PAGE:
Alaska Air to buy Hawaiian Airlines in a $1.9 billion deal that may attract regulator scrutiny

Photo credit to Alaska Airlines

SEATTLE (AP) – Alaska Airlines agreed to buy Hawaiian Airlines in a $1.9 billion deal announced Sunday, potentially putting it on track for a clash with a Biden administration wary of higher airfares.

The combined company would maintain both airlines’ brands, an unusual move in an industry where waves of acquisitions have led to four big brands dominating the U.S. market. On Sunday, the companies said Alaska will pay $18 in cash for each share of Hawaiian, whose stock closed Friday at $4.86 after losing just over half its value in the year so far.

Officials from both companies called the deal a chance to combine two carriers with few overlapping routes, which they said would create a stronger company to compete with the nation’s Big Four: American Airlines, Delta Air Lines, Southwest Airlines, and United Airlines. It would also create a “clear leader” in the lucrative, $8 billion Hawaiian market, Alaska CEO Ben Minicucci said in a conference call with investors.

“We combine two companies with shared values that have competed and survived longer than most through many industry cycles, enhancing our differentiated business model and creating a stronger competitor to network carriers,” he said.

The deal includes $900 million in Hawaiian debt, bringing the acquisition’s total value to $1.9 billion. The combined airline would be based in Seattle, with Alaska’s Minicucci at its head. The companies forecast the acquisition will add to profits within two years of the deal closing, which is forecast to happen between 12 and 18 months from now.

The combined airline would participate in the oneworld Alliance, which includes American Airlines, British Airways, and Cathay Pacific.

Alaska and Hawaiian are both smaller than the nation’s dominant carriers. They said the deal would meld two complementary networks, increasing connectivity to 138 destinations for passengers traveling through the continental United States and across the Pacific, including nonstop service to 29 international destinations in the Americas, Asia, Australia, and the South Pacific.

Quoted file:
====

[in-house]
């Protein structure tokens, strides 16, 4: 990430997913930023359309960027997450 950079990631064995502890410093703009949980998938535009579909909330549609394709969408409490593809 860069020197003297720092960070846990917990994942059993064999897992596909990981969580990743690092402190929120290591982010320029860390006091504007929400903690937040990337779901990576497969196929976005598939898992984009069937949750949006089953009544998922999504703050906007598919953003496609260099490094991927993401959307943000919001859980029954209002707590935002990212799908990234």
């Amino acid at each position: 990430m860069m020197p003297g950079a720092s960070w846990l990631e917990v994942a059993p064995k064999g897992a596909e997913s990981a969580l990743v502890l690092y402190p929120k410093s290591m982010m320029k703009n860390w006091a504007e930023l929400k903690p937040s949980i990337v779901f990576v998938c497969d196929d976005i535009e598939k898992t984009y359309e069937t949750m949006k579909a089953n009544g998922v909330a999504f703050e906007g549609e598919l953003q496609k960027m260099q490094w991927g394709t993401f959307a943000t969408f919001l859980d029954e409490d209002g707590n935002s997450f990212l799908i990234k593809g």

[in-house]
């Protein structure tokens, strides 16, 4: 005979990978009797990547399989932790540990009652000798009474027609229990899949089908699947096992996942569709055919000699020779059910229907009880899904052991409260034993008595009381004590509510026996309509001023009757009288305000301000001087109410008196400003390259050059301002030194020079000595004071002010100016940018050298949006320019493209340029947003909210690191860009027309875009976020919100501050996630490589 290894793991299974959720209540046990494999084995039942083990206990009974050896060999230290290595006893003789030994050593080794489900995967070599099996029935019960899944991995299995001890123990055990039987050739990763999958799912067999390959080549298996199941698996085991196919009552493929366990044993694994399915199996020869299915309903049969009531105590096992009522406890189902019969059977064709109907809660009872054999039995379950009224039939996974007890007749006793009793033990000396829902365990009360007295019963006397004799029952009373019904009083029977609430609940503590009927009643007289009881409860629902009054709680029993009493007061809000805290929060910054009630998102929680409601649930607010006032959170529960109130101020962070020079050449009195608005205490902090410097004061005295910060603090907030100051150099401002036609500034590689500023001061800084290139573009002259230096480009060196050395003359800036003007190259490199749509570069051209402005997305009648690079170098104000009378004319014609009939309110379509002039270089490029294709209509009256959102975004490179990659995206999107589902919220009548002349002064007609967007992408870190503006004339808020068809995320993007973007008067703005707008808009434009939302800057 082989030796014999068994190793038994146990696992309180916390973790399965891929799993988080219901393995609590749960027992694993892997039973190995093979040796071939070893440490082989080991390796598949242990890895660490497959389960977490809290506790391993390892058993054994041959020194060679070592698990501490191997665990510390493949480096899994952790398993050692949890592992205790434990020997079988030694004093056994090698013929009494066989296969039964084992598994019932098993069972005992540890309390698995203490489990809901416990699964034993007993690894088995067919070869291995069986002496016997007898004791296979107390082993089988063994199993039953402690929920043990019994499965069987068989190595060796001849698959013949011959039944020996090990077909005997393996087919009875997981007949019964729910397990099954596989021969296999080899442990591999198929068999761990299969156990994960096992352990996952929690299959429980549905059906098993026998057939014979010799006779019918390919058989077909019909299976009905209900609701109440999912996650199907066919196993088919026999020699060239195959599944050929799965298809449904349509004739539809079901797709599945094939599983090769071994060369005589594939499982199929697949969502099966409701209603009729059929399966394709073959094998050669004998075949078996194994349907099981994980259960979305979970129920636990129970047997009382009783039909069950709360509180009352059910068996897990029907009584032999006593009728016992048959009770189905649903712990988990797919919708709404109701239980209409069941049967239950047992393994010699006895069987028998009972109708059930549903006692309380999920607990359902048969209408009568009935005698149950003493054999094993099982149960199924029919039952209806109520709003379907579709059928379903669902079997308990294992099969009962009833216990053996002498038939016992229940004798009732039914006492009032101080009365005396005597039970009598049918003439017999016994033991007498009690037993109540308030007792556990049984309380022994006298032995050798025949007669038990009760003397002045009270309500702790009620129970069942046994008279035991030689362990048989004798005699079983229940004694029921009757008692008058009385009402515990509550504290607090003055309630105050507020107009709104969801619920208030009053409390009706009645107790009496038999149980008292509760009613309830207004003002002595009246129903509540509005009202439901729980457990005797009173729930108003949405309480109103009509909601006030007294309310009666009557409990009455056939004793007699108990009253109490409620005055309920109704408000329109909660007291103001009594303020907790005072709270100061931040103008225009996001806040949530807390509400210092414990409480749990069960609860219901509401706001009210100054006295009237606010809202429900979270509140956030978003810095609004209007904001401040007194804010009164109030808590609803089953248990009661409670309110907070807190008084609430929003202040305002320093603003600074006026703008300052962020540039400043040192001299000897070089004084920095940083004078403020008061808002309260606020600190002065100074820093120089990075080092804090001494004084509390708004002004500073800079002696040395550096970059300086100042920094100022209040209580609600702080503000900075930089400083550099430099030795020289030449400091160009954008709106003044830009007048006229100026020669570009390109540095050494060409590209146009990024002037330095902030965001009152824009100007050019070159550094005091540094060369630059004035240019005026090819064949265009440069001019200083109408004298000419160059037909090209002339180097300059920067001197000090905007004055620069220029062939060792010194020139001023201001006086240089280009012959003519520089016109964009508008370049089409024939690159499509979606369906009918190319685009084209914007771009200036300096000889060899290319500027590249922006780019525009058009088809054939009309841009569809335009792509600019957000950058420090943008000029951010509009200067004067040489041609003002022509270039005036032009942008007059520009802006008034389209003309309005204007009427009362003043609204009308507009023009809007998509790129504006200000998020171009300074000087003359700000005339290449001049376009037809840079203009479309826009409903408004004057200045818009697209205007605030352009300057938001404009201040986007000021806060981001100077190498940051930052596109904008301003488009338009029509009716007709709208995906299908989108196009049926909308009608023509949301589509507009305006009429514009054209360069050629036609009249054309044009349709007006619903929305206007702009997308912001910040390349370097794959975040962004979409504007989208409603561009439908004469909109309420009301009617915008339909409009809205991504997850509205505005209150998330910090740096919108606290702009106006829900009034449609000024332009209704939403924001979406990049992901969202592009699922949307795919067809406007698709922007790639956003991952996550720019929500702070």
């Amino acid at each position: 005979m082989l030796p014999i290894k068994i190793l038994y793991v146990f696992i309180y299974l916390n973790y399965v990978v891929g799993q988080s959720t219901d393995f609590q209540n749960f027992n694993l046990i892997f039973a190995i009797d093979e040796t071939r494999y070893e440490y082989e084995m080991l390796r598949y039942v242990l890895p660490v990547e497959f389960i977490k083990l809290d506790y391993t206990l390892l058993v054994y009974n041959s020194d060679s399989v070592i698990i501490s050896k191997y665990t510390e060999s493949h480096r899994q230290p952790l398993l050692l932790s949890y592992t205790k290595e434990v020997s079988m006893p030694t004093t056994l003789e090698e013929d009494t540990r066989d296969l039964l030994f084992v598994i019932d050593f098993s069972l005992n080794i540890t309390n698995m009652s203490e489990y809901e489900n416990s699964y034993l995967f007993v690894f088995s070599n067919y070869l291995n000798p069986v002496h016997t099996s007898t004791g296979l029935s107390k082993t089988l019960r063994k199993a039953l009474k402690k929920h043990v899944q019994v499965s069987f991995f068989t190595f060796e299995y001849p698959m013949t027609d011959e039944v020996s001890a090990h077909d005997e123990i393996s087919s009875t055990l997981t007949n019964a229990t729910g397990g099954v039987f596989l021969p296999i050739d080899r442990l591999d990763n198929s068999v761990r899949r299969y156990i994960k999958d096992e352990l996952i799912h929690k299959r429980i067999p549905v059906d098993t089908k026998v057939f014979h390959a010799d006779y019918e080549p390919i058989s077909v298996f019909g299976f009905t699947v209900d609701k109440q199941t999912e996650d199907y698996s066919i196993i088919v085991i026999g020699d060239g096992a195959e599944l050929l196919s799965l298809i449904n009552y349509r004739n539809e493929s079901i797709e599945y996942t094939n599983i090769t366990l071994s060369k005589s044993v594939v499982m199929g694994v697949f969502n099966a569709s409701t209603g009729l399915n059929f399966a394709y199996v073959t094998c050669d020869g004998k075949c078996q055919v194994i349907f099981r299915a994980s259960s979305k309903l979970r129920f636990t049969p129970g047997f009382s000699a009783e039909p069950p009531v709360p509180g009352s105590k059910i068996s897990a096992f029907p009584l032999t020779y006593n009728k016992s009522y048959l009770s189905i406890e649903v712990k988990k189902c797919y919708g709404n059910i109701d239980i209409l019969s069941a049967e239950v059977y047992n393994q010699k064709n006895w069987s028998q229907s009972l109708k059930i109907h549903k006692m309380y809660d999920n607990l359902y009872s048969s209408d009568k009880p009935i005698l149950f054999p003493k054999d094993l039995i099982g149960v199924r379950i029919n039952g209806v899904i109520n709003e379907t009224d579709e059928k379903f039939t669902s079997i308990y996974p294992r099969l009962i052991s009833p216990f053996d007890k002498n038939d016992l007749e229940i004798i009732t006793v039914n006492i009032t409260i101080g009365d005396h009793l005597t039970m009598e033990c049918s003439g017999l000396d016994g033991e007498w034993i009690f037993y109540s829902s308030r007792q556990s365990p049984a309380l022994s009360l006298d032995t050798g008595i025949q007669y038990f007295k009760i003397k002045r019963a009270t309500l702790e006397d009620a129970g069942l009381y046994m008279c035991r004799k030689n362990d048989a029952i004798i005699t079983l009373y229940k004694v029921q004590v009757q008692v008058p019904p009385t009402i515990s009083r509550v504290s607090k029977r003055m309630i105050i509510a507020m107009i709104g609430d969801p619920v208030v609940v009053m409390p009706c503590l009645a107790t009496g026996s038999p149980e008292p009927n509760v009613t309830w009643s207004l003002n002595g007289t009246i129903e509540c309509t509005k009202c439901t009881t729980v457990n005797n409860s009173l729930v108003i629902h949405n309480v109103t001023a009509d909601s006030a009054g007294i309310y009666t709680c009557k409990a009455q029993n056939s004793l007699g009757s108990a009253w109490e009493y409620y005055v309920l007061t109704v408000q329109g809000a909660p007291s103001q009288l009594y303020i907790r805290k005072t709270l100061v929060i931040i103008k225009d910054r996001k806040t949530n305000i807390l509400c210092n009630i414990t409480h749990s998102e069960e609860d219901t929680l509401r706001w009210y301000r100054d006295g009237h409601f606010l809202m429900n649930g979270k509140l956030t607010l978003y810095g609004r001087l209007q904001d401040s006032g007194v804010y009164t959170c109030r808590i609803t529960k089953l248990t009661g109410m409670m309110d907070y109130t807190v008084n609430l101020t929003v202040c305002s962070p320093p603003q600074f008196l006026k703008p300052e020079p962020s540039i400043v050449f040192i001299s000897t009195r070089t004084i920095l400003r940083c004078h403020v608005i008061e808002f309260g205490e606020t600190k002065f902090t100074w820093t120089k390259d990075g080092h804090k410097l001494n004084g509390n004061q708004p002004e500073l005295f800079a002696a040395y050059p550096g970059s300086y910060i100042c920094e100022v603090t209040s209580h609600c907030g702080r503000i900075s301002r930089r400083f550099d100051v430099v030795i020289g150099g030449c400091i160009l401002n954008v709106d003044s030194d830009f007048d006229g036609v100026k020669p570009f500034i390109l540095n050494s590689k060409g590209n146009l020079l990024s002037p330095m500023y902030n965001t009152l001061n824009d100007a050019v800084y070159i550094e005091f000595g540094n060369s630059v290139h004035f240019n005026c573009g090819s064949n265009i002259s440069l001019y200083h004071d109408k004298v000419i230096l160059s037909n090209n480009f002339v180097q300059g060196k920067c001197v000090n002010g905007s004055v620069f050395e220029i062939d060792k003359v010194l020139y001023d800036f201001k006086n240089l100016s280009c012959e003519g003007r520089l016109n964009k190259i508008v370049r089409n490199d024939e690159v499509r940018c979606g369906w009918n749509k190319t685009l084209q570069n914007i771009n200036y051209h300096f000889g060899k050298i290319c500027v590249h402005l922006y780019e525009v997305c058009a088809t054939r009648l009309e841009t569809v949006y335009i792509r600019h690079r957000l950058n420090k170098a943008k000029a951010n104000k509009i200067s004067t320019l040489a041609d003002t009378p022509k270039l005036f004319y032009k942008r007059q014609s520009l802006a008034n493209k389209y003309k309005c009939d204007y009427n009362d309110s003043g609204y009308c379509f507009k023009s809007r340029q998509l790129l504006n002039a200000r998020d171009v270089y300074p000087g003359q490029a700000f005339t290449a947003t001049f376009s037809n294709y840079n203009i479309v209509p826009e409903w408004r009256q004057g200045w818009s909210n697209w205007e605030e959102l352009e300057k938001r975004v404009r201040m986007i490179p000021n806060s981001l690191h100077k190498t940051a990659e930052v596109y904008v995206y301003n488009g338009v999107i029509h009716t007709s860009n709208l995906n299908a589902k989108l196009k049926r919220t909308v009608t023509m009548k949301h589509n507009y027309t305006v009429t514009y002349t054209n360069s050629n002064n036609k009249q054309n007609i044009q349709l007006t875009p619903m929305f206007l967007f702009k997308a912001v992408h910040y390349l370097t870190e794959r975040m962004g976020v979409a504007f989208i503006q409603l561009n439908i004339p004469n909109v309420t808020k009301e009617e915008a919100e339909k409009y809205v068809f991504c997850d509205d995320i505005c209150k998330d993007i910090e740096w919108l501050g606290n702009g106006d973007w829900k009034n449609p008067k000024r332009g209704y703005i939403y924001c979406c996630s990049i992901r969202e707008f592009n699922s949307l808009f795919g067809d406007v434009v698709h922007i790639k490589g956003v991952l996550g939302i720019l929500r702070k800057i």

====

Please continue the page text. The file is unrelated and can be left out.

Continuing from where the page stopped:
Hawaiian has a deep and long history within the islands, stretching back to its incorporation in 1929 under the name Inter-Island Airways.

The companies said they would keep Honolulu as a key hub and that they’re “committed to maintaining and growing union-represented workforce” in Hawaii. Minicucci told reporters at a news conference Sunday that it’s “too soon to tell” how many non-union positions would be eliminated once the combination is completed.

“I can’t tell you what that number is, but I’m hopeful that the number is not large,” he said of the potential layoffs.

The companies also said the combination would triple the destinations that can be reached within one stop in North America for travelers from Hawaii.

For example, customers can not currently fly to Washington, D.C., on Hawaiian, but they would be able to through the combined company.

“Aloha, everyone,” Hawaiian Airlines CEO Peter Ingram said on a call with investors.

He said Alaska approached his company about a deal and that “the Hawaiian brand will remain an important part of our home state.”

The deal has been approved by the boards of both companies, but it still needs an OK from the shareholders of Hawaiian Holdings. It will also need the blessing of U.S. regulators, which have resisted more airline consolidation out of fear it could lead to higher fares.

The Biden administration is already trying to block JetBlue’s proposed $3.8 billion acquisition of Spirit Airlines, which would subsume the nation’s biggest budget carrier. The Justice Department also won a lawsuit that killed a partnership between JetBlue and American Airlines.

The average domestic airline fare out of Seattle during the spring was $409.93. That was up from $293.08 two years earlier, according to data from the U.S. Department of Transportation. The average domestic fare out of Honolulu during the spring was $367.94, up from $329.93 two years earlier.

But given how little Alaska and Hawaiian’s routes overlap, their proposal may not create much angst in Washington, said Henry Harteveldt, a travel industry analyst at Atmosphere Research Group.

Just as importantly, he said, neither Alaska nor Hawaiian is an ultra-low fare airline like Spirit. That means combining them would not eliminate the kind of downward pressure on fares that a Spirit buyout might.

The airlines will need to work with their unions as they try to streamline operations, and corporate officials said they have spoken with collective bargaining leaders already. The Air Line Pilots Association said Sunday they were evaluating the proposal and awaiting more details.

Both airlines have historically paid more attention to their employees than competitors, among other similarities in their corporate cultures, Harteveldt said. It’s another reason he said he thinks a merger between the two could work.

This story has been corrected to show that the company boards have already approved the deal.